But these are different times in the game of golf. In 2000, the PGA Tour was in the beginning of a period of monumental growth as an outsized talent with a mixed racial heritage was transforming what had long been identified as a country club sport played mostly by white people. To many, Woods was the game and the PGA Tour was his home. Now, no longer the masterful player capable of holding your attention for hours on Sunday with his feats of excellence, Woods has become a senior statesman in the game and a defender of what he has helped to build in the sport over the last 30 years.

As the biggest name on both the PGA Tour Policy Board and the PGA Tour Enterprises Board, Woods has become one of the most powerful figures in negotiations between the PGA Tour and Saudi Arabia’s Public Investment Fund (PIF), which funds LIV Golf. During what is turning out to be a slow and painful exit from competitive golf, Woods is helping to set the direction of the future of the game.

At Valhalla, he took on his new role.

“We’re trying to make the PGA TOUR the best it can be day-in and day-out,” he said Tuesday. “That’s one of the reasons why we have arguments and we have disagreements, but we want to do what’s best for everyone in golf and the TOUR.”

About the PGA Tour’s negotiations with LIV Golf, he said, “we’re making steps and it may not be giant steps, but we’re making steps.”

Easily missing the cut at the PGA Championship after a six-over par 77 on Friday, Woods didn’t take any steps toward reclaiming a place at the top of the pecking order of the best players. At Valhalla, he still commanded the biggest galleries like he did when he won there 24 years ago. Back then, he was looked upon by many as the savior of the game, who gave an inspiring and life-changing sermon on Sunday afternoons with his golf clubs.

That seemingly ubiquitous presence on Sundays is waning, but his star still shines brightly over these players still playing on the weekend on a stage he set for them.

———————–

By: Farrell Evans
Title: Tiger Woods missed the PGA Championship cut but his legacy played on
Sourced From: andscape.com/features/tiger-woods-missed-the-pga-championship-cut-but-his-legacy-played-on/
Published Date: Sat, 18 May 2024 16:07:58 +0000

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Three Olympic All-Around Champions Headline U.S. Classic Field

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Screen Shot 2024-05-17 at 4.50.17 AM

Simone Biles

Gymnastics fans are in for a massive treat at the U.S. Classic this weekend in Hartford, where the three most recent Olympic all-around champions – Gabby Douglas (London 2012), Simone Biles (Rio 2016), and Sunisa Lee (Tokyo 2020) – will headline a field of 50 senior athletes that also includes Olympic and world medalists Skye Blakely, Jade Carey, Jordan Chiles, Kayla DiCello, Shilese Jones, Joscelyn Roberson, Leanne Wong, and Lexi Zeiss.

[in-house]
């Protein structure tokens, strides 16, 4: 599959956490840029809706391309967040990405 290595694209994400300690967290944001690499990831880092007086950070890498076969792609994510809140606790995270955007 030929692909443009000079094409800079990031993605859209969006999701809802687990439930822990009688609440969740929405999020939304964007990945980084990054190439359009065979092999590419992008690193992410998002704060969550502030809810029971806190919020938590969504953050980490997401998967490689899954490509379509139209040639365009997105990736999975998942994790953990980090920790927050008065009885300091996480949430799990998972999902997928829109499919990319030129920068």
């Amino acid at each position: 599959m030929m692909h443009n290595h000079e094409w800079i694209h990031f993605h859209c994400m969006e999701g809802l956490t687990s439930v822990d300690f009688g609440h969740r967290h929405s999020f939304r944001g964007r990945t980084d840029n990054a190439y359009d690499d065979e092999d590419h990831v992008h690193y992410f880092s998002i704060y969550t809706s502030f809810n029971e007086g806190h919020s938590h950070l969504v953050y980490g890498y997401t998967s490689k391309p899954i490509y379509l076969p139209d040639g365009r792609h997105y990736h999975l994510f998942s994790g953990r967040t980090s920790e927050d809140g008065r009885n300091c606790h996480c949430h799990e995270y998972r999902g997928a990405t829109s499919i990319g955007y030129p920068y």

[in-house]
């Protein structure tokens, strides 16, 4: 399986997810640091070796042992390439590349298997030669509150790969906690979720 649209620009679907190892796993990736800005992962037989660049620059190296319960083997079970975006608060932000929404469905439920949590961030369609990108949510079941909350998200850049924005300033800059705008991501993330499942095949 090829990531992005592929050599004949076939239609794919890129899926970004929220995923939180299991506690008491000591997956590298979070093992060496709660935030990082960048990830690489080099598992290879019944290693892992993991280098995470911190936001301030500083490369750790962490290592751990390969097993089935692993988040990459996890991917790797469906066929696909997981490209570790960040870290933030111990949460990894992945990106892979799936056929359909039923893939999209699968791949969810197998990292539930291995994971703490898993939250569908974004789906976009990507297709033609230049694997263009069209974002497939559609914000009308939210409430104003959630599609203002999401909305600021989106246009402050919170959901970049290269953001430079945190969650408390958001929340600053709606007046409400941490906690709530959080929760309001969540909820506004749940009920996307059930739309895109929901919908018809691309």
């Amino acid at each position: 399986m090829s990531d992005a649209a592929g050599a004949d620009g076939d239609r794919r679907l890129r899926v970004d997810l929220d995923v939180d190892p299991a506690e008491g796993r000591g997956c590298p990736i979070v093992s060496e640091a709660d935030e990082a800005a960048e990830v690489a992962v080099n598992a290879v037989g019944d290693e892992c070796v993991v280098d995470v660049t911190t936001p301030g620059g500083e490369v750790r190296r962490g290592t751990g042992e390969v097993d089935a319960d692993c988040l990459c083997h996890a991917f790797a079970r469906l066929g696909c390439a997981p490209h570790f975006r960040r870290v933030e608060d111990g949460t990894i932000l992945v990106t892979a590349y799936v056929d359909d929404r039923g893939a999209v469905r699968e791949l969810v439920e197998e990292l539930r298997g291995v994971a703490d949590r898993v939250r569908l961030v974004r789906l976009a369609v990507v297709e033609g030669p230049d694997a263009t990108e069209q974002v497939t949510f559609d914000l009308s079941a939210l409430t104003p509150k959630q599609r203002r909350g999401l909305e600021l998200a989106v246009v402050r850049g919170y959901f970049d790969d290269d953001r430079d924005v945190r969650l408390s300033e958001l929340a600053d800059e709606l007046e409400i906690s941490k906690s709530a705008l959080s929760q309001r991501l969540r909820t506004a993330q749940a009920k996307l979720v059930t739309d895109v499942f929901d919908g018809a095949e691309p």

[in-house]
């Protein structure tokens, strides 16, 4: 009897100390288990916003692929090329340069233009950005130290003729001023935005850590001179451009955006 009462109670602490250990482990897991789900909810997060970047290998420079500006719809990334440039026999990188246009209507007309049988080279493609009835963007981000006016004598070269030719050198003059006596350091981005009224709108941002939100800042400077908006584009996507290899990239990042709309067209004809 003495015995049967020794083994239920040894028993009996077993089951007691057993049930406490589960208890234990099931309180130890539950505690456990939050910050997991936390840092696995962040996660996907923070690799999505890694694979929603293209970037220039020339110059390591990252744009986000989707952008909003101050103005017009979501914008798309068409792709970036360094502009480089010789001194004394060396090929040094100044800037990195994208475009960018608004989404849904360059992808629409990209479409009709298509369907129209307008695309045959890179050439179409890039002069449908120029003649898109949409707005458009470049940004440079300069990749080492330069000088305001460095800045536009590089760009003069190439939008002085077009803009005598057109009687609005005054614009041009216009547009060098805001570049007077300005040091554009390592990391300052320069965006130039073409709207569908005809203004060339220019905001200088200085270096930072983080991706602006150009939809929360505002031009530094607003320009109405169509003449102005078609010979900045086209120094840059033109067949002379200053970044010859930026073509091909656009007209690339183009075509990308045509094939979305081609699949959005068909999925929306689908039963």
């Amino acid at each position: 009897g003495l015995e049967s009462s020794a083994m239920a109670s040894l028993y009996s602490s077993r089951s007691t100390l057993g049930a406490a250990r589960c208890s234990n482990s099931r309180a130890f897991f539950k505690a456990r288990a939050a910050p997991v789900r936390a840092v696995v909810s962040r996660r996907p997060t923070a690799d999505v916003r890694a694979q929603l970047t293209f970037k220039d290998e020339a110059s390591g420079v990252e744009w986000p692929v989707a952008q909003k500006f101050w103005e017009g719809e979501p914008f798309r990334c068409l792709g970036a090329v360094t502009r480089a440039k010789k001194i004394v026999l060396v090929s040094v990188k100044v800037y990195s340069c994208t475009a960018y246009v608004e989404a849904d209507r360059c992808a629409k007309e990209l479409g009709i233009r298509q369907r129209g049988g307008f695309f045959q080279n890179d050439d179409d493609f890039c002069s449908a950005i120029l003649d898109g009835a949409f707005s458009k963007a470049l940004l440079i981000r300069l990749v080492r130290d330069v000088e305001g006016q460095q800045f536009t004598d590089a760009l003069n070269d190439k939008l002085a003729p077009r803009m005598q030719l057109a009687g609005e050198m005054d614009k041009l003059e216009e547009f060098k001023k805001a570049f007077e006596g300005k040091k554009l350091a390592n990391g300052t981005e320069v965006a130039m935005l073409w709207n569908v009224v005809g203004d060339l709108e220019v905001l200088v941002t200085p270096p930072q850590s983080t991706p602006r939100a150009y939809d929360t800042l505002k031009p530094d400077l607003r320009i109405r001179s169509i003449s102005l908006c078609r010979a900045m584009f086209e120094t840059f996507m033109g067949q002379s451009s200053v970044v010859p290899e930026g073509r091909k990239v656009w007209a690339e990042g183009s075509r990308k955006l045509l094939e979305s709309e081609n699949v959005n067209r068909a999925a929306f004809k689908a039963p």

The U.S. Classic acts as the final chance to earn a spot at the U.S. national championships, but with nearly all of the athletes we’ll see here already qualified, this year’s competition will be more of a practice round for the more important meets in the lead-up to the Olympic Games, with both nationals and trials coming up over the next month.

With this in mind, I’d expect many of the top competitors to show up not fully prepared, but ready to tackle some of the routines they’re hoping will make them contenders for the team next month, but I also wouldn’t be surprised to see a few of them show up looking to make a statement with their readiness and ability to stun this early on. This tactic doesn’t always work, as we sometimes see the U.S. Classic winners not even make the major international teams they’re after, but the Olympic year is always a little different, and I think we’ll be in for a few big all-around treats this year as well.

My expectations will remain on the low side, however, as the U.S. Classic is typically where we also see the most uncharacteristic mistakes as athletes are often shaking off the dust and trying to fight through early season nerves while also sometimes attempting new skills that don’t always go as planned. But again, while this competition could work in favor for some of the athletes on the bubble of potentially being named to the Olympic team, a weak performance here will not count anyone out.

For the few who do need to qualify to nationals, senior gymnasts must earn a 51.000 all-around score, a 39.000 three-event score, or a 26.400 two-event score, while juniors must earn a 49.500 all-around score.

The U.S. Classic and the associated Hopes Championships will be held at the XL Center in Hartford, Connecticut, beginning on May 17 with with the Hopes Championships and the junior women’s competition, and concluding on May 18 with two sessions of senior competition. Complete streaming details are available thanks to USA Gymnastics, and a full list of competitors is below.

SENIOR WOMEN
Simone Biles
Skye Blakely
Ly Bui
Jade Carey
Dulcy Caylor
Jordan Chiles
Chloe Cho
Norah Christian
Nicole Desmond
Kayla DiCello
Amelia Disidore
Gabby Douglas
Tatum Drusch
Reese Esponda
Addison Fatta
Kieryn Finnell
Jayla Hang